Your relationship to food is just that—it’s yours. The problem with the media discourse around food—from diet plans to “What I Eat in a Day” videos—is that it tunes us out of our own conversations with our bodies. At TA, everything we do is about being present, and respecting the body as the only true authority on wellness. So, we decided to break this intuitive approach to eating down to a 3-step guide you can easily apply to daily life. Our Functional Nutritionist, Olivia Peláez, MS, FMCHC, shares her insight and expert tips around building a healthy, sustainable relationship with food.
Step 1: Try New Things
One of the biggest obstacles in your path to healthy eating is experimentation. We all have that one-pot recipe that’s so ingrained, we could make it in our sleep. We revisit the same staple snacks. The thing is, our diets are meant to change, both with the seasons and with our bodies’ natural vitamin and mineral requirements. So, how do we keep it varied when we’re set in our ways?
- Eat from the rainbow. “Diversifying the colors in your diet is a guaranteed way to get a broader range of phytonutrients, vitamins, and minerals. It is also a way to expand your palette by trying new flavors and textures,” says Peláez. “Pick one (or more!) colors from the rainbow on a cadence that works for you and choose a food with that color to try. For example, you could choose purple and try eggplant, cabbage, or even purple potatoes!”
- Explore different cuisines. “Each month, I like to choose a different cuisine and find 2-3 recipes I want to try that month,” she shares. “For example, this month, after spending the winter in Mexico, I wanted to experiment with making different Mexican food. I found a few recipes that didn’t seem too difficult to make and went shopping for ingredients that I don’t typically buy—and had so much fun doing it!”
Step 2: Shop Smarter
We all dread that feeling of opening up the refrigerator, and seeing those wide, empty spaces that remind us it’s time to go grocery shopping. To make it less time-consuming, we often chart our courses through the aisles: cereal on the left, pasta on the right, and chocolate by the cash register.
“While it may seem obvious, planning ahead can be super helpful when tackling grocery shopping. Take an hour or two on a Sunday to plan your meals for the week and grocery shop accordingly,” says Peláez. “If you’re limited on time, consider making food at the beginning of the week. One of my favorite ways to do this is making a frittata on a Sunday that I can eat for breakfast throughout the week or pair with arugula and avocado for a quick lunch.”
What about those of us who want to shop better, but don’t have the budget or time to spare? Peláez had got you covered as well: “If you’re on a budget, there are some great companies out there that allow people to buy ‘rejected’ or ‘imperfect’ fruits and vegetables at a reduced cost. You can also consider joining a co-op where you not only get in-season produce, but also support local farmers—it’s a win-win!”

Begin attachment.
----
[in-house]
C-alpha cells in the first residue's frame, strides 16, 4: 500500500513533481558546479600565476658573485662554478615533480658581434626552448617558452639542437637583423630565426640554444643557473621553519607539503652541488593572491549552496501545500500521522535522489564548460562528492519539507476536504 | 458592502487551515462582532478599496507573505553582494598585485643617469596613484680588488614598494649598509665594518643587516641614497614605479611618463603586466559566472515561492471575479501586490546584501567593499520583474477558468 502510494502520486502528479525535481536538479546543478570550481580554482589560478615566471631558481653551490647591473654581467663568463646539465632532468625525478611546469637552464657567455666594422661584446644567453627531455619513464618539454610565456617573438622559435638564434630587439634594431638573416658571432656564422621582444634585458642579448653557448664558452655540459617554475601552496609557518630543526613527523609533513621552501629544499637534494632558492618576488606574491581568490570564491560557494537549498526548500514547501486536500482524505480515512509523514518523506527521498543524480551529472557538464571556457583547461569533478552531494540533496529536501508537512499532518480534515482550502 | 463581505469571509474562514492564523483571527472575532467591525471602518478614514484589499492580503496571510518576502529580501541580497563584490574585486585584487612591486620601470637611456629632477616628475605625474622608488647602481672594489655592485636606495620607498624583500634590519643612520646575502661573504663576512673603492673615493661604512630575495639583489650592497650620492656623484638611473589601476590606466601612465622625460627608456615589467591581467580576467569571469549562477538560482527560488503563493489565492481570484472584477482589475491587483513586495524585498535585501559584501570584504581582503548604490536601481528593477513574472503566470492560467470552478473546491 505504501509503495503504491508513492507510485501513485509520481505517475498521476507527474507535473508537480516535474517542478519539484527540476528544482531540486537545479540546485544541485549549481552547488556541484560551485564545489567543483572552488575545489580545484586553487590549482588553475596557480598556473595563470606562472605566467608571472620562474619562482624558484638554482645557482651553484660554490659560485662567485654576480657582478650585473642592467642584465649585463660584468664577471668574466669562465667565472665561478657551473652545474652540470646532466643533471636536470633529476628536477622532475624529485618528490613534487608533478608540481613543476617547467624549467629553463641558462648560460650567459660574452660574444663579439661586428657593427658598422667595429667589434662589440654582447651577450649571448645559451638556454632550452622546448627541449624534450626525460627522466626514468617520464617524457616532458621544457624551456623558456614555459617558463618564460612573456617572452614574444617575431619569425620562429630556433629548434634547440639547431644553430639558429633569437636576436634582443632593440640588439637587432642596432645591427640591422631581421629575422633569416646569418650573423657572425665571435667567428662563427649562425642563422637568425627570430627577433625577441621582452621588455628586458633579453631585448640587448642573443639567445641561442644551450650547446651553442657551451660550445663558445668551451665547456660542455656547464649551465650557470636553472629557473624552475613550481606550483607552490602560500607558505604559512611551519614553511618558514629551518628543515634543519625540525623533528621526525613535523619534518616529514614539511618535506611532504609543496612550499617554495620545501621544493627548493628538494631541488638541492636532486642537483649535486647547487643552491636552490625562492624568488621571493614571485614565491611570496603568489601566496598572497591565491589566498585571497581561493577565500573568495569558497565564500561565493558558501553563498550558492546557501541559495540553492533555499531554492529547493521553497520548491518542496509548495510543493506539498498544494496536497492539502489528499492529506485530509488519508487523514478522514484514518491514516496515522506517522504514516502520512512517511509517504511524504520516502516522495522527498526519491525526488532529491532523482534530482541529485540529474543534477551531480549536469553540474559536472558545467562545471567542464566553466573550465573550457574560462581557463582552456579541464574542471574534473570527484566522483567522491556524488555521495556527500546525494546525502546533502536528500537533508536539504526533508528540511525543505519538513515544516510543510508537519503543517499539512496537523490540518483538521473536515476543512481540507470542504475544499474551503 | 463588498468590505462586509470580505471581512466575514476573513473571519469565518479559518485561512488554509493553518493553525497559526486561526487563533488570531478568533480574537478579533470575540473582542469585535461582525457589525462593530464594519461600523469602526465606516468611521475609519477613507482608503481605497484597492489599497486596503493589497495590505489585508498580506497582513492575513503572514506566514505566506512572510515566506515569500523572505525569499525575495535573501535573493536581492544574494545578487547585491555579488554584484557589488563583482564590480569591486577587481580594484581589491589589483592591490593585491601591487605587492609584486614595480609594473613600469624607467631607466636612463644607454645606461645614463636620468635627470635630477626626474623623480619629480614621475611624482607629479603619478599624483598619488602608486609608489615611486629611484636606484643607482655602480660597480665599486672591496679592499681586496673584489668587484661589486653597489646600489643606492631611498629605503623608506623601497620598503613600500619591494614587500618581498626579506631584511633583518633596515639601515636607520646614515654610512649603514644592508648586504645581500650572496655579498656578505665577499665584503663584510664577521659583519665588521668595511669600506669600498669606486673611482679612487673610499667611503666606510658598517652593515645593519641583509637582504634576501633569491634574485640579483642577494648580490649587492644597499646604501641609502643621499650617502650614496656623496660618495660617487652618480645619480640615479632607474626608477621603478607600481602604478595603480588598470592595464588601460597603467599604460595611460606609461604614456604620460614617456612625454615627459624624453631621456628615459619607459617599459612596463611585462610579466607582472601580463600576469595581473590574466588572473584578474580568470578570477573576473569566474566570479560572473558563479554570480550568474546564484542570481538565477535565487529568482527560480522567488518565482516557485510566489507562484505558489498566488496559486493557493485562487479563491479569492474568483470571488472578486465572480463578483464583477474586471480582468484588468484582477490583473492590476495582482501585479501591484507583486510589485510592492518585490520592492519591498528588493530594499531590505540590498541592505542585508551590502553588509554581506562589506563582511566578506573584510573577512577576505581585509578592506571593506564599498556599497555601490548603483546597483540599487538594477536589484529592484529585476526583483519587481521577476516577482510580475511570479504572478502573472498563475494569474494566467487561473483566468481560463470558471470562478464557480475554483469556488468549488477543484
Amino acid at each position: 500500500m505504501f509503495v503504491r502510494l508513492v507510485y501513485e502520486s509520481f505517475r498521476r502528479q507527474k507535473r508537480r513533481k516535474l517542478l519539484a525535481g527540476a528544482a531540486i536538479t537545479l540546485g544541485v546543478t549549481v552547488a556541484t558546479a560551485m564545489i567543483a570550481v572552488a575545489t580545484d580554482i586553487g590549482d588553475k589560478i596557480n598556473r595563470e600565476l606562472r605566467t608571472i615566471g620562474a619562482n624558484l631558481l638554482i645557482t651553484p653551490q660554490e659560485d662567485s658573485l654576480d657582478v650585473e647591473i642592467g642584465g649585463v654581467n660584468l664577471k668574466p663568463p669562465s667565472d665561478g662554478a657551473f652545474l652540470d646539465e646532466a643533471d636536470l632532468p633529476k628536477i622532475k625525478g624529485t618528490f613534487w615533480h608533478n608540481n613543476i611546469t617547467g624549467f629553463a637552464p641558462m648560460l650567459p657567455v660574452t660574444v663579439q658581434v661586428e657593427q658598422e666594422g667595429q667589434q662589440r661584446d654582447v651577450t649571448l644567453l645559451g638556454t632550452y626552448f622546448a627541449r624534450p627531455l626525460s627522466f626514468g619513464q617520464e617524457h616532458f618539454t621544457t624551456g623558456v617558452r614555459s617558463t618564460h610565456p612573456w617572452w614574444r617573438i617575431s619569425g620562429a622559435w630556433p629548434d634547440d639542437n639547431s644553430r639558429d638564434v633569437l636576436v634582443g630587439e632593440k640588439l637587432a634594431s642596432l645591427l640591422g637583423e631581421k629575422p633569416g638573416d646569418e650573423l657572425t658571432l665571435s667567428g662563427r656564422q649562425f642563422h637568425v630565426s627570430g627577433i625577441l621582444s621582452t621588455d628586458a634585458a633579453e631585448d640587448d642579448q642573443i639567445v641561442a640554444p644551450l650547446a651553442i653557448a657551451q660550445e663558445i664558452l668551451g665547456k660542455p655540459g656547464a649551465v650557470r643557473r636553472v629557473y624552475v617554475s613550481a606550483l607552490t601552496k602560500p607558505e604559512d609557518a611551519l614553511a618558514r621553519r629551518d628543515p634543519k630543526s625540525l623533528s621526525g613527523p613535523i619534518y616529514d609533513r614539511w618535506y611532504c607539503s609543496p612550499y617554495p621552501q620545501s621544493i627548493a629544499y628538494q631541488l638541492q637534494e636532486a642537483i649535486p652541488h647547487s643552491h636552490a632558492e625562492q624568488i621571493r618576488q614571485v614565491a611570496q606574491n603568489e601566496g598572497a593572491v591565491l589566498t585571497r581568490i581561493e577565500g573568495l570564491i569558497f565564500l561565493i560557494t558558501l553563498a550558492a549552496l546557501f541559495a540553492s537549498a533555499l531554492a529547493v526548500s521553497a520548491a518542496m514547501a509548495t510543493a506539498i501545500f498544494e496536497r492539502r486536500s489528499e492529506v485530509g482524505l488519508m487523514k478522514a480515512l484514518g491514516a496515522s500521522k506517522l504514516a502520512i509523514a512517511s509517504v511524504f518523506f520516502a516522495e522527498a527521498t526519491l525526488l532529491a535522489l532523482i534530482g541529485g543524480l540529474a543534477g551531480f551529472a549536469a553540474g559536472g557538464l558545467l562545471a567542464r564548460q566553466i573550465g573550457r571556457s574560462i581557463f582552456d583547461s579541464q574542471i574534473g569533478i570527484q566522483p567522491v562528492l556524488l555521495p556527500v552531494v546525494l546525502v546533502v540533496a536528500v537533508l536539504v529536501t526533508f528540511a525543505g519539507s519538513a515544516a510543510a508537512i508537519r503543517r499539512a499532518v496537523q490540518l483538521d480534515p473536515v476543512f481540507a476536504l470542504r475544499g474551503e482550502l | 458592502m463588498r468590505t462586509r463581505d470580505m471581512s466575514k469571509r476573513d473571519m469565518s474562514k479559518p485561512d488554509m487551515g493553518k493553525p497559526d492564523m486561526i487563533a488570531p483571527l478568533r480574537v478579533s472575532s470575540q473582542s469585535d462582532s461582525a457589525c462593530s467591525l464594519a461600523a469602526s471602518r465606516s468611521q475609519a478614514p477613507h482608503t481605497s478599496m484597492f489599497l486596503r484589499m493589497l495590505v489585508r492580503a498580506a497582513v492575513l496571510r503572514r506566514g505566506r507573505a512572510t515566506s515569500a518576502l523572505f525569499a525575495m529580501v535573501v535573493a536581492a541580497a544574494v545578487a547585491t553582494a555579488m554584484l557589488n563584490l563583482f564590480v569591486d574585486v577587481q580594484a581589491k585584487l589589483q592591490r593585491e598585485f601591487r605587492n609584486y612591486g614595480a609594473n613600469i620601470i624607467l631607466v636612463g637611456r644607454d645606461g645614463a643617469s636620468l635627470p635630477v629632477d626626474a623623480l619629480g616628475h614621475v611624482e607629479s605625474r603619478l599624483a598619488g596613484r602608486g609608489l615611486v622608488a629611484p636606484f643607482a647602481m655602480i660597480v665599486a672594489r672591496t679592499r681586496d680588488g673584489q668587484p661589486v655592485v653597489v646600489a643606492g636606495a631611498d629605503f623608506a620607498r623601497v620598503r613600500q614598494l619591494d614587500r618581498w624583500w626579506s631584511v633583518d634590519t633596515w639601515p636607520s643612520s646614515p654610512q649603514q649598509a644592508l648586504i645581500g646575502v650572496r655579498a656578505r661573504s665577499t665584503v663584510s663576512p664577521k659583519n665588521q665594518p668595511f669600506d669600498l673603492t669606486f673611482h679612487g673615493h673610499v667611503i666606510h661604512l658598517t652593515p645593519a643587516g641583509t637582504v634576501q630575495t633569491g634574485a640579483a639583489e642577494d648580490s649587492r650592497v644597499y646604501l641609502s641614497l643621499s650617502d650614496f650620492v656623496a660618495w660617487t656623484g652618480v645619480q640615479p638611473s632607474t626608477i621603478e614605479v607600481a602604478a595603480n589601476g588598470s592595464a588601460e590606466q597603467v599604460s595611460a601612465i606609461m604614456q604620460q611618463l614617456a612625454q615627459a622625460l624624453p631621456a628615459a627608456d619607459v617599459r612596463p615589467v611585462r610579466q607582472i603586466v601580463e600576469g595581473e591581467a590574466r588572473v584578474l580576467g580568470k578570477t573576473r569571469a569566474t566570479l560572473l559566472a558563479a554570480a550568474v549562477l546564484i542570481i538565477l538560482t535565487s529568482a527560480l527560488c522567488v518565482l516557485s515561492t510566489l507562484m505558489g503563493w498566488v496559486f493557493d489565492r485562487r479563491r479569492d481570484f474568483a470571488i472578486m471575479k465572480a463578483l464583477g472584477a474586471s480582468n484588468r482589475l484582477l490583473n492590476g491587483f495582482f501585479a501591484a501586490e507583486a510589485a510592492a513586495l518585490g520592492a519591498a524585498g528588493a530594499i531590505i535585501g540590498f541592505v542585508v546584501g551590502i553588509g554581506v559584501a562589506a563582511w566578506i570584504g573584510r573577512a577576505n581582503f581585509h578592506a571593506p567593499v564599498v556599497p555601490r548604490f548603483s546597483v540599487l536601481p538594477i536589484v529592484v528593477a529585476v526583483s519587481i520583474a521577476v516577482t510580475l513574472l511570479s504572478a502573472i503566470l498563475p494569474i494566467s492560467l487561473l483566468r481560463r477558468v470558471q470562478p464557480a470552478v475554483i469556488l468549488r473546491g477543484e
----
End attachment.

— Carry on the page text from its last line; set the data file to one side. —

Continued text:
Step 3: Rewire Old Circuits
The main challenge is to recognize how our social conditioning affects our emotional responses to food. Peláez explains that “emotional eating, sometimes also referred to as stress eating, is turning to food in times of psychological distress (think: depression, anxiety, or stress) as a way to manage your emotions as opposed to responding to hunger. More often than not, emotional eating involves turning to foods that are high in calories but low in nutrients.” Ice cream is the breakup go-to for a reason.
“Many of the foods we turn to in times of emotional eating are processed and high in sugar,” she says. “Research shows that these foods trigger a chemical response in our brain, thus changing our mood.”
Once you recognize that your sweet tooth or chip cravings are chemically induced, we incorporate practices that regulate your body’s natural desires into your daily routine. Peláez suggests checking in with yourself by briefly directing your focus: “Take a step back and assess where you can redirect your focus and energy. This could be as simple as getting outside for a brisk walk, doing a 10-minute journaling or meditation session, or completing a chore or task around the house. Identifying and utilizing healthy alternative strategies can help to rewire your brain and establish new habits.”
It’s important to be kind to yourself along the way. “We can’t all be perfect,” Peláez warns, “and it’s inevitable that at times you’ll cave to the cravings.” The best we can do is to make small changes to make our decisions easier in the future, so be patient with yourself. Research shows that, on average, it takes 66 days to form a new habit. Have healthy alternatives available to avoid feelings of guilt. She recommends snacks with high protein and healthy fats to help you feel full and energized throughout the day, such as:
- An apple or banana with a couple spoonfuls of almond butter
- Pitted dates drizzled in almond butter, topped with crunchy cacao nibs
- Raw veggies with hummus
- Crispy plantain chips with fresh guacamole
- Grass-fed beef jerky with organic trail mix
At the end of the day, it’s all about taking small steps to build a better relationship with food. Diet is deeply personal, so our hope is that you use these tips and insights to start a conversation with your body, and follow a path that feels right for you.